Intelligence Committee Members, Ron Paul Say NSA Figures were Incorrect

By on June 21, 2013

by Ali Papademetriou

It comes as no surprise that the intelligence community has strongly defended that the NSA’s surveillance program has worked hard to combat terrorism. Just recently, NSA Director General Keith Alexander testified alongside the Justice Department in a hearing by the House Intelligence Committee where he insisted that more than fifty terror plots have been intercepted due to the highly classified data collections.

In the 12 years since the attacks on Sept. 11, we have lived in relative safety and security as a nation. That security is a direct result of the intelligence community’s quiet efforts to better connect the dots and learn from the mistakes that permitted those attacks to occur on 9/11,” Alexander told the committee.

Interestingly though, two senators who sit on the Senate Intelligence Committee have made a public statement describing that the intelligence community has definitely inflated its usefulness. Oregon Senator Ron Wyden and Colorado Senator Mark Udall explained that, “Over the past few days the Intelligence Community has made new assertions about the value of recently declassified NSA surveillance programs. In addition to the concerns that we have about the impact of large-scale collection on the civil liberties of ordinary Americans, we are also concerned that the Foreign Intelligence Surveillance Act (FISA) Section 702 collection program (Which allows collection of phone or internet communications, and involves the PRISM computer system) and the bulk phone records collection program operating under Section 215 of the USA PATRIOT ACT are being conflated in a way that exaggerates the value and usefulness of the bulk of phone records collection program.”

The senators analyzed that in accordance with what they have been exposed to, more than one terrorist plot, or at least parts of them, have been diverted thanks to section 702 of FISA. On the contrary, they say that the millions of phone records that the agency has collected under section 215 of the Patriot Act “played little or no role in most of these disruptions”.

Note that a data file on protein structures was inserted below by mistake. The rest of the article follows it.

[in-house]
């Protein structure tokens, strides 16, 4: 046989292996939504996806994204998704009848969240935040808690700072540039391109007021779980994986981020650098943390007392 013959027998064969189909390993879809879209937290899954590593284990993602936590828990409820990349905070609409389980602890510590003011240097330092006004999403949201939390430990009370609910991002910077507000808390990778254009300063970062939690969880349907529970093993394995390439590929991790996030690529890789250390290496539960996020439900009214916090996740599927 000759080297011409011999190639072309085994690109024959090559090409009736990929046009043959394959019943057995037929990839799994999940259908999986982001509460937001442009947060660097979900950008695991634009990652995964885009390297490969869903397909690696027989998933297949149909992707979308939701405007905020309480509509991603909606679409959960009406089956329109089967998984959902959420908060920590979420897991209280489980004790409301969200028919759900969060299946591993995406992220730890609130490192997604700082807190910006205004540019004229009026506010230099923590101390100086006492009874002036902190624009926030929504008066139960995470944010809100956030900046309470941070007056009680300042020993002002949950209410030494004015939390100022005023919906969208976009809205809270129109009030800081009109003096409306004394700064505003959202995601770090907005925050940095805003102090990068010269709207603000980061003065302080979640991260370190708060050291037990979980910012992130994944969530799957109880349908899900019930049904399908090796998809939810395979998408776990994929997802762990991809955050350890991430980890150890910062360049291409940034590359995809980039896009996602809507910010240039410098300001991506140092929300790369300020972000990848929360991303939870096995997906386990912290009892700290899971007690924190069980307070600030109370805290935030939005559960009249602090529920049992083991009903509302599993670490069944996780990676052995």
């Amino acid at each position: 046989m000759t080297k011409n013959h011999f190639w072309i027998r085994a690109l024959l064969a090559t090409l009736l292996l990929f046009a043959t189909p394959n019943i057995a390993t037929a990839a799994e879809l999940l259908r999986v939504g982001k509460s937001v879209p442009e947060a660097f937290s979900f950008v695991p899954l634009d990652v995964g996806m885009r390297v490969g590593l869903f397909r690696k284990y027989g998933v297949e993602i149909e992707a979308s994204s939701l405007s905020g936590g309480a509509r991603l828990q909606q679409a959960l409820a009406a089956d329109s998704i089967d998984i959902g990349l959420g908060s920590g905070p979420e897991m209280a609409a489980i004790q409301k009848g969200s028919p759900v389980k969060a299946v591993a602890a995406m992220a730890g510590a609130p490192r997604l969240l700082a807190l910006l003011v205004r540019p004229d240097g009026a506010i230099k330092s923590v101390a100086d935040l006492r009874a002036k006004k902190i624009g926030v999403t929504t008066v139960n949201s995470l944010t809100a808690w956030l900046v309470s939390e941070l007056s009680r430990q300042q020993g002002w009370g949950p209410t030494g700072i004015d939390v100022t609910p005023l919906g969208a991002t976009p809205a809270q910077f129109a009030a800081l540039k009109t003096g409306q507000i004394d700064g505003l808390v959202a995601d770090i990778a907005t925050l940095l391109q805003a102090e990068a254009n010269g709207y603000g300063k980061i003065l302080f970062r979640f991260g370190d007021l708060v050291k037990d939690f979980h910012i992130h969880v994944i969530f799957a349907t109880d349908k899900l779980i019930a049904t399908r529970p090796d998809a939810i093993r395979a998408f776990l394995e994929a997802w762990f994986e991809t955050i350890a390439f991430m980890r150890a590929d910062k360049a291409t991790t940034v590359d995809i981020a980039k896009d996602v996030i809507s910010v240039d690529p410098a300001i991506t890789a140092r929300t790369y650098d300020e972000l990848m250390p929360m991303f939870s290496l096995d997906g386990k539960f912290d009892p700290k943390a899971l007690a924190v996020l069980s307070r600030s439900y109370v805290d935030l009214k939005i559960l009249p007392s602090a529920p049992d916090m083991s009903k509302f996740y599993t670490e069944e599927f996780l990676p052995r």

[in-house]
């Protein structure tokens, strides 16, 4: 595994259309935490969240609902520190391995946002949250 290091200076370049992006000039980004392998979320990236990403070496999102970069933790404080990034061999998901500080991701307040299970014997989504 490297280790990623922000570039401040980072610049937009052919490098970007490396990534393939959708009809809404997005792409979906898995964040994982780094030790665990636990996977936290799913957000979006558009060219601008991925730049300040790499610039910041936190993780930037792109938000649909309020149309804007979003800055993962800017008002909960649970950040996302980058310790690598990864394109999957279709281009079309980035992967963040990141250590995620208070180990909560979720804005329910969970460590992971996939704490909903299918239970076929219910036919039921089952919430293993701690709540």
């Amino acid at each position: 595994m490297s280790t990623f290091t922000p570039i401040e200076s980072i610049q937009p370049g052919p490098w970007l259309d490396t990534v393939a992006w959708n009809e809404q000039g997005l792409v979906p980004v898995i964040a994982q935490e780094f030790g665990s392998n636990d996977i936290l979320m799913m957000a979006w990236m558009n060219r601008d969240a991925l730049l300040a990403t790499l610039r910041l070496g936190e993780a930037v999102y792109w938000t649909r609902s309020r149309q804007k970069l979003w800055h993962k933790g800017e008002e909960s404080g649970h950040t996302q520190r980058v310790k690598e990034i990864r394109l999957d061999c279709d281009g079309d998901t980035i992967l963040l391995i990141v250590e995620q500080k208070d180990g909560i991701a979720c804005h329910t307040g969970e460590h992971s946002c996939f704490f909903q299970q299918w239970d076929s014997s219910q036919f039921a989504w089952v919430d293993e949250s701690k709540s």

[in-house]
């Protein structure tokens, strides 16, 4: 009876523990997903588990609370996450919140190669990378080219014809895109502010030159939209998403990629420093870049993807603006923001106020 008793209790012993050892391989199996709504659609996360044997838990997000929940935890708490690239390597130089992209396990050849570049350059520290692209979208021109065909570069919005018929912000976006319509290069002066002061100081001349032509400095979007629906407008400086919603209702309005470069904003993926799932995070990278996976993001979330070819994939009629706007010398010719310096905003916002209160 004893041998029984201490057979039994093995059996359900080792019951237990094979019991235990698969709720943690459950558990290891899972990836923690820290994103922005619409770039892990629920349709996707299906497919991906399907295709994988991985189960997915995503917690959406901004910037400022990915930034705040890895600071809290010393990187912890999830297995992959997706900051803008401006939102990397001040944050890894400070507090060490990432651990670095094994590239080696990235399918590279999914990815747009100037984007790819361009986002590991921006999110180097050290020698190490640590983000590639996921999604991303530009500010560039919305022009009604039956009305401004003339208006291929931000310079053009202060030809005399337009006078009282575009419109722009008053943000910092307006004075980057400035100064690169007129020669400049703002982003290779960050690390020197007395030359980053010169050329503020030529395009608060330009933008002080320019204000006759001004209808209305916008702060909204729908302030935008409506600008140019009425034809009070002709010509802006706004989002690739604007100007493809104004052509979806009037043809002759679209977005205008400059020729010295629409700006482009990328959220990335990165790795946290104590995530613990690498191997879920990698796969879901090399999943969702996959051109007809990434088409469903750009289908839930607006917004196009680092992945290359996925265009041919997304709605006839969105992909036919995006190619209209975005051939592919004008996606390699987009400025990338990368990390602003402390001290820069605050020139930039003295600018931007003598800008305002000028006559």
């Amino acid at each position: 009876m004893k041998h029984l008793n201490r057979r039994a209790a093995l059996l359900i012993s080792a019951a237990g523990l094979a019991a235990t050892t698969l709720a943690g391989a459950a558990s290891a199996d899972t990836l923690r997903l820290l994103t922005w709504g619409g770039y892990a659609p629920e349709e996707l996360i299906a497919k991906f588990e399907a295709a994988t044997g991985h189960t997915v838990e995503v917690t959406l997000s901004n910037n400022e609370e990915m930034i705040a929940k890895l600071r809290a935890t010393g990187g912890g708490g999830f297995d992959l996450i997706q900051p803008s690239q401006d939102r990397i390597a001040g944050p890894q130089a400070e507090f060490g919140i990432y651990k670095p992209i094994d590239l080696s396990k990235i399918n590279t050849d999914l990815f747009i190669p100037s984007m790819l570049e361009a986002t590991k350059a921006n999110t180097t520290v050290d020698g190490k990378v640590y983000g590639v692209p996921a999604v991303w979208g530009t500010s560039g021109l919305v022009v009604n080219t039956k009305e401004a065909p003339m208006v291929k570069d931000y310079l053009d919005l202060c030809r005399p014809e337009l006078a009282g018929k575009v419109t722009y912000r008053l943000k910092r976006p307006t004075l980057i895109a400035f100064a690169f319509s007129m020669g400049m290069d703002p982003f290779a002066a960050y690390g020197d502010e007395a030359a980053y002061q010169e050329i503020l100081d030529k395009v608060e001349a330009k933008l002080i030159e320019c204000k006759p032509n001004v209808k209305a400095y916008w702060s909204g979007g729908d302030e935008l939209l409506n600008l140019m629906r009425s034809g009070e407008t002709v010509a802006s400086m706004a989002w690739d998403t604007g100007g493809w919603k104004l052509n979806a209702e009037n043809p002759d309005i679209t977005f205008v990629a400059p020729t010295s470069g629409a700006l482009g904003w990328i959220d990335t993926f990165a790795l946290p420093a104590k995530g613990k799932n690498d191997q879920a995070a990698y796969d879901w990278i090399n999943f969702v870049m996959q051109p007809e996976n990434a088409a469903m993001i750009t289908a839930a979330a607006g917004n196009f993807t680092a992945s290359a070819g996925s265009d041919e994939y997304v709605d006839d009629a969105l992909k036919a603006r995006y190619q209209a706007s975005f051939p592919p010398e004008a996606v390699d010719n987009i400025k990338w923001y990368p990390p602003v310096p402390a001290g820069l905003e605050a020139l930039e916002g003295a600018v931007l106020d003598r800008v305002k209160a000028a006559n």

Saying that “these programs” have disrupted “dozens of potential terrorist plots” is misleading if the bulk phone records collection program is actually providing little or no value,” Wyden and Udall explained in their statement.

They said that the Intelligence Community says that Section 215’s mass collection of phone records has stipulated new evidence in more than one terror case although Wyden and Udall do not understand why agencies involved in fighting terrorism don’t just get the information straight from the phone companies using a normal court order. They argue that if the NSA is just looking at records, which “meet a “reasonable suspicion” standard”, then there should be no reason why they can’t get a court order for the information that they actually need.

Making a few hundred of these requests per year would clearly not overwhelm the FISA Court. And the law already allows the government to issue emergency authorizations to get these records quickly in urgent circumstances,” the statement reads. They went on to write, “The NSA’s five-year retention period for phone records is longer than the retention period used by some phone companies,” before detailing that the NSA is yet to provide them with examples of occurrences when the agency used its “bulk collection authority to review records that the relevant phone company no longer possessed.”

Going into specificity, they wrote, “In fact, we have yet to see any evidence that the bulk phone records collection program has provided any otherwise unobtainable intelligence.” They explained that although it might be more convenient for the NSA to gather it all in bulk rather than to go directly to the phone companies, it is not acceptable for convenience to be a valid answer and that the process can and should be done using “less intrusive methods”.

If there is additional evidence for the usefulness of the bulk phone records collection program that we have not yet seen, we would welcome the opportunity to review it,” the senators concluded in their statement.

Senators Wyden and Udall are not the only ones to speak out and proclaim that they think the claims are being exaggerated. Liberty fighter and former Representative Ron Paul said he doesn’t buy what the Intelligence Committee hearing produced: the 50+ terror plots that the program intercepted through violating millions of Americans’ Fourth Amendment.

On Tuesday, Paul explained on Fox News, “I don’t really believe that because I think they fudged the figures. Of those 50 plots that they stopped, I think 40 were minor plots overseas, for all we know. So they stretched the point. And even these hearings today were a bit of a sham…because they had already decided what the results would be.” He went on to detail, “They have to try to justify their existence of destroying the freedom of and the privacy of the American citizens, otherwise they’re out of work.”

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